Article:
Cast & Crew
O. P. Heggie
Louise Closser Hale
When lawyer David Trent pays a visit to Emmet Mortimer's London home, Shirley, his overworked and unappreciated "wallflower" daughter, falls instantly in love with him. Determined to break out of her stifling home life, Shirley disguises herself as a dowdy, spectacled matron named Mrs. Halifax and wins a position as Trent's son's governess. As the Cockney Mrs. Halifax, Shirley dotes on Trent and scolds him when he drinks American-style cocktails or stays up too late to work on his legal briefs. After Trent secures an acquittal for Norman Harrington, a popular London painter who was accused of murdering his wife, he invites Harrington to his flat for a victory drink. While chatting with Trent, Harrington notices some of Shirley's hair slipping out of her wig and draws a youthful, flattering sketch of her. From the sketch, Trent finally recognizes Shirley but remains silent about his discovery and, knowing that she will be dining with her father the next night, finagles an invitation to join them. Although entranced by Shirley during the dinner, Trent feigns ignorance of her game until she tries to sneak back into his flat as Mrs. Halifax. After exposing her ruse, Trent confesses his love but, out of propriety, sends her to her friend's house for the night. The next morning, however, Shirley, unable to stay away, returns to Trent's flat as Mrs. Halifax. The romantic relationship blossoms until Trent's long-estranged wife shows up unexpectedly. Shocked by the appearance of Mrs. Trent, Shirley leaves Trent and becomes a model for Harrington, who soon falls in love with her. When Harrington asks Shirley to become his mistress, however, she rejects him and returns to her former dreary life at home. To the surprise of her family, a remorseful Harrington drops by to see Shirley one afternoon and proposes marriage. Seconds later, Trent arrives and, after explaining to Shirley that he had not seen his wife for four years, announces that he is securing a divorce. Thus assured of Trent's honor, Shirley eagerly accepts his love.
O. P. Heggie
Louise Closser Hale
Harry Joe Brown
D. A. Cutler
Charles R. Rogers
Directed by Robert Milton from a screenplay by Horace Jackson and Graham John, the story of Devotion is a convoluted tale of mistaken identity. In a nutshell, Howard plays David Trent, a London barrister with a young son and an estranged wife. Shirley Mortimer (Harding) is the young society woman who falls instantly and secretly in love with him. In order to be closer to Trent, Shirley dons the cliché Hollywood disguise to appear unattractive - she hides her light blonde hair with a dark wig, wears a frumpy gown and puts on glasses. Calling herself Mrs. Halifax, Shirley is hired by Trent to be his son's governess, and while in his employ she helps him in various ways. Eventually, Trent recognizes the real Shirley and declares his love. Complications ensue when his long-lost wife suddenly shows up and the once dowdy Shirley leaves to become a model with Harrington (Williams), a famous artist asking for her hand in marriage. What's a girl to do? It's Hollywood in the 1930s, so it's not hard to predict the ending.
Despite the odd plot, Devotion proved to be popular with the critics. Screenland magazine listed the film among its Top 10 best films of 1931. Mordaunt Hall in The New York Times called it "pleasing entertainment, owing principally to the excellent cast, headed by the radiant and talented Ann Harding, and to Robert Milton's competent direction." However, Hall noted that there was "a certain vagueness about some of the incidents," such as when Trent gets Harrington off on a murder charge for killing his wife after she slashed one of his paintings while drunk. "From the way Harrington behaves in subsequent episodes one would imagine that he had done nothing more than box his wife's ears."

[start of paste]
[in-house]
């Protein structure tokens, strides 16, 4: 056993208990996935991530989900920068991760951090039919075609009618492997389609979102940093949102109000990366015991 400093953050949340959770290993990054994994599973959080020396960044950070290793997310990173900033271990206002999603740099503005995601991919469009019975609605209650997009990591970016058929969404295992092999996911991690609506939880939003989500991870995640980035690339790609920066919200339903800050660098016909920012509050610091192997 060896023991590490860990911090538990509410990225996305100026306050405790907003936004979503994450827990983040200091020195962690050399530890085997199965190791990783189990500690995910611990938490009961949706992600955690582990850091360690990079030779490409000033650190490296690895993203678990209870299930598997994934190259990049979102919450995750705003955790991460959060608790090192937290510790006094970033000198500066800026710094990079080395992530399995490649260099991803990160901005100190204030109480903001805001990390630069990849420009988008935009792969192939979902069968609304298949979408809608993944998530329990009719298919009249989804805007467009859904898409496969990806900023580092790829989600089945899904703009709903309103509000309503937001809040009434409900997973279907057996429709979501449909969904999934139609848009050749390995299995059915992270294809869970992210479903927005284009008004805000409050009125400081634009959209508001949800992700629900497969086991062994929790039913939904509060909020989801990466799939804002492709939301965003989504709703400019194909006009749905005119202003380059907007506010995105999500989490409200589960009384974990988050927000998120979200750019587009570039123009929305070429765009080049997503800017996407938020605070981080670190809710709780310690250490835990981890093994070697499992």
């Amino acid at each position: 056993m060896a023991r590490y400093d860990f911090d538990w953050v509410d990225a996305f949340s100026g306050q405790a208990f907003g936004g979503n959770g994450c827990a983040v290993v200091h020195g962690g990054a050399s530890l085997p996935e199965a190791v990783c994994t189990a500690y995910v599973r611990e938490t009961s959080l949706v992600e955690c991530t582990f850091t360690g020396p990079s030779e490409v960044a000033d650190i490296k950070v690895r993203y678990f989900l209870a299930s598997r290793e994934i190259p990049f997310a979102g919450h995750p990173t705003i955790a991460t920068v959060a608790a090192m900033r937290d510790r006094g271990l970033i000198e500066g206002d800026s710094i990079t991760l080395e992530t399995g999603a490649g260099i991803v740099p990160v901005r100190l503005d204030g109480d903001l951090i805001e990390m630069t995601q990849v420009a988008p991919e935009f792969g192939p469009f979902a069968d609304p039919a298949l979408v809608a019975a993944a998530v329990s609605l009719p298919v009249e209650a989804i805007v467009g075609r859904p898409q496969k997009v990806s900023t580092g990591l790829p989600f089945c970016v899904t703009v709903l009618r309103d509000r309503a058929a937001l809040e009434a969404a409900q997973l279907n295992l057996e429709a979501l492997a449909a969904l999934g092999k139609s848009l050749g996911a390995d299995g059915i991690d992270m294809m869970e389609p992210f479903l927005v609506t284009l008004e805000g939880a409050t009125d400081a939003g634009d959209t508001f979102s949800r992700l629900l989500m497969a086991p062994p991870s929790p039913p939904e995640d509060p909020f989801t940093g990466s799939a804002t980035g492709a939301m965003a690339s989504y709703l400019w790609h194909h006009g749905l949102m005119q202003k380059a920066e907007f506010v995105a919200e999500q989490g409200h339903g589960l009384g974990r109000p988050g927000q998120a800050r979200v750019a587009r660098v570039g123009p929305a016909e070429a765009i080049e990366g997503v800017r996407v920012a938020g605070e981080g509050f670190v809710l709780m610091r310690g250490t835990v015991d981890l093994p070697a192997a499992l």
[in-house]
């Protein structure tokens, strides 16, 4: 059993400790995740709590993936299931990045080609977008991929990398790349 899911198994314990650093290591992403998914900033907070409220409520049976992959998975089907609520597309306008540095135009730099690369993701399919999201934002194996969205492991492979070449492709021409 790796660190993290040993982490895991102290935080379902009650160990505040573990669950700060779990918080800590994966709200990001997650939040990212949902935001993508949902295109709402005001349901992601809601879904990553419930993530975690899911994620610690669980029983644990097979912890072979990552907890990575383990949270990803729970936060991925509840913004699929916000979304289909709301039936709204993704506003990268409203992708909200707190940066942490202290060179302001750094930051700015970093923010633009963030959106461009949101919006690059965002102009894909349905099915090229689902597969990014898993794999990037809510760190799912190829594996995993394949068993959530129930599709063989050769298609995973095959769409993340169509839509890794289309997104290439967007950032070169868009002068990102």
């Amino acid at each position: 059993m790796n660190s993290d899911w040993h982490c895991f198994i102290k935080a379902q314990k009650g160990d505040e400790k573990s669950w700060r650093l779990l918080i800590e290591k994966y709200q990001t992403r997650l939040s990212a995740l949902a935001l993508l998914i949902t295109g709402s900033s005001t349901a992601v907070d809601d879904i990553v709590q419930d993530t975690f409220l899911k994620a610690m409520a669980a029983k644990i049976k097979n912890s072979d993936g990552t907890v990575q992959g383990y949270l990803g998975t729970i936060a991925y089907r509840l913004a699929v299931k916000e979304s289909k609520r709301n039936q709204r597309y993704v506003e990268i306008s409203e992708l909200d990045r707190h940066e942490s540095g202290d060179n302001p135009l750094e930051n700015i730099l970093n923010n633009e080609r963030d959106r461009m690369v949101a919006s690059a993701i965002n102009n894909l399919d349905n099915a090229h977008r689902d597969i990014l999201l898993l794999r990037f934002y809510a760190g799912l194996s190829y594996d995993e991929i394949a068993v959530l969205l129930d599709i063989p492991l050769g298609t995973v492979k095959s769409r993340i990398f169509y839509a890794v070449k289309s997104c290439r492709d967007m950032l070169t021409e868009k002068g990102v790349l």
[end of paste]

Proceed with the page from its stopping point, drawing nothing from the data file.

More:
Devotion was still playing in the theaters when Platinum Blonde was released on Halloween, 1931. With two strong performances before the public, Robert Williams was suddenly in the news....but for a different reason. In late October 1931, Williams underwent an operation for appendicitis. Like Rudolph Valentino, who had a similar operation, Williams developed peritonitis. He died on November 3rd at the age of 37. At the time of his death, he was in the midst of filming another movie with Ann Harding, Prestige (1932).
Producer: Charles R. Rogers
Director: Robert Milton
Screenplay: Horace Jackson, Graham John (screenplay); Pamela Wynne (novel)
Cinematography: Hal Mohr
Art Direction: Carroll Clark
Film Editing: Daniel Mandell
Cast: Ann Harding (Shirley Mortimer), Leslie Howard (David Trent), Robert Williams (Norman Harrington), O.P. Heggie (Mr. Emmet Mortimer), Louise Closser Hale (Mrs. Mortimer), Dudley Digges (Sergeant Herbert Coggins), Alison Skipworth (Mrs. Matilda Coggins), Doris Lloyd (Pansy), Olive Tell (Mrs. Trent), Ruth Weston (Margaret Mortimer).
by Lorraine LoBianco
Hall, Mordaunt "The Screen: Love at a Glance" The New York Times 6 Oct 31
"Former Stage Stars Take Cinema Roles," Los Angeles Times 1 Oct 31
Merrick, Mollie "Stars and Talkies," Spokesman Review 4 Nov 31
Working titles of this film were A Little Flat in the Temple and Alias Mrs. Halifax. According to Hollywood Reporter, RKO changed the title from Devotion to Alias Mrs. Halifax, then switched back to Devotion. RKO borrowed Leslie Howard from M-G-M for the production.